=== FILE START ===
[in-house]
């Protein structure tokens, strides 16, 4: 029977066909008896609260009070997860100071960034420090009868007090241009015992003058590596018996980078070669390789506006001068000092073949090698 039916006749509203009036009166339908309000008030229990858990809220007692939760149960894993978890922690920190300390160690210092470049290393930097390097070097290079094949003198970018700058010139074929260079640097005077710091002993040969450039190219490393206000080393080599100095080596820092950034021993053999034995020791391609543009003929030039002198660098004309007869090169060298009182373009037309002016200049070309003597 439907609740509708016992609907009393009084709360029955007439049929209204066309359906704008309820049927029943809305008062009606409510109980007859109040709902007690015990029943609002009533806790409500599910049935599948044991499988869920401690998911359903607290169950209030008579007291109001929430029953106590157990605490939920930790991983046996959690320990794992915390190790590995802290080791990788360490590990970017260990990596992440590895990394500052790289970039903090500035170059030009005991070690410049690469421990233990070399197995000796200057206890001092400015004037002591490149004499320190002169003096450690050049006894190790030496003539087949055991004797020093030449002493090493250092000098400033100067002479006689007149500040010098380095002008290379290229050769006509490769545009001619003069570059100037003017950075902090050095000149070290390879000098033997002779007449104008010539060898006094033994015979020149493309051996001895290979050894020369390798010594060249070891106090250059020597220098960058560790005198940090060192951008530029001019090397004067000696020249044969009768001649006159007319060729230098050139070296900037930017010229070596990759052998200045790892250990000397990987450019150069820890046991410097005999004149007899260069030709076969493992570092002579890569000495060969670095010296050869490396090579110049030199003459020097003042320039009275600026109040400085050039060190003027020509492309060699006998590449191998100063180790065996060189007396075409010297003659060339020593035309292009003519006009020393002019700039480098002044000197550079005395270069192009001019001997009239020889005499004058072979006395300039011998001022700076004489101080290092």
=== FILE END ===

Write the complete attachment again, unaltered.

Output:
[in-house]
């Protein structure tokens, strides 16, 4: 029977066909008896609260009070997860100071960034420090009868007090241009015992003058590596018996980078070669390789506006001068000092073949090698 039916006749509203009036009166339908309000008030229990858990809220007692939760149960894993978890922690920190300390160690210092470049290393930097390097070097290079094949003198970018700058010139074929260079640097005077710091002993040969450039190219490393206000080393080599100095080596820092950034021993053999034995020791391609543009003929030039002198660098004309007869090169060298009182373009037309002016200049070309003597 439907609740509708016992609907009393009084709360029955007439049929209204066309359906704008309820049927029943809305008062009606409510109980007859109040709902007690015990029943609002009533806790409500599910049935599948044991499988869920401690998911359903607290169950209030008579007291109001929430029953106590157990605490939920930790991983046996959690320990794992915390190790590995802290080791990788360490590990970017260990990596992440590895990394500052790289970039903090500035170059030009005991070690410049690469421990233990070399197995000796200057206890001092400015004037002591490149004499320190002169003096450690050049006894190790030496003539087949055991004797020093030449002493090493250092000098400033100067002479006689007149500040010098380095002008290379290229050769006509490769545009001619003069570059100037003017950075902090050095000149070290390879000098033997002779007449104008010539060898006094033994015979020149493309051996001895290979050894020369390798010594060249070891106090250059020597220098960058560790005198940090060192951008530029001019090397004067000696020249044969009768001649006159007319060729230098050139070296900037930017010229070596990759052998200045790892250990000397990987450019150069820890046991410097005999004149007899260069030709076969493992570092002579890569000495060969670095010296050869490396090579110049030199003459020097003042320039009275600026109040400085050039060190003027020509492309060699006998590449191998100063180790065996060189007396075409010297003659060339020593035309292009003519006009020393002019700039480098002044000197550079005395270069192009001019001997009239020889005499004058072979006395300039011998001022700076004489101080290092």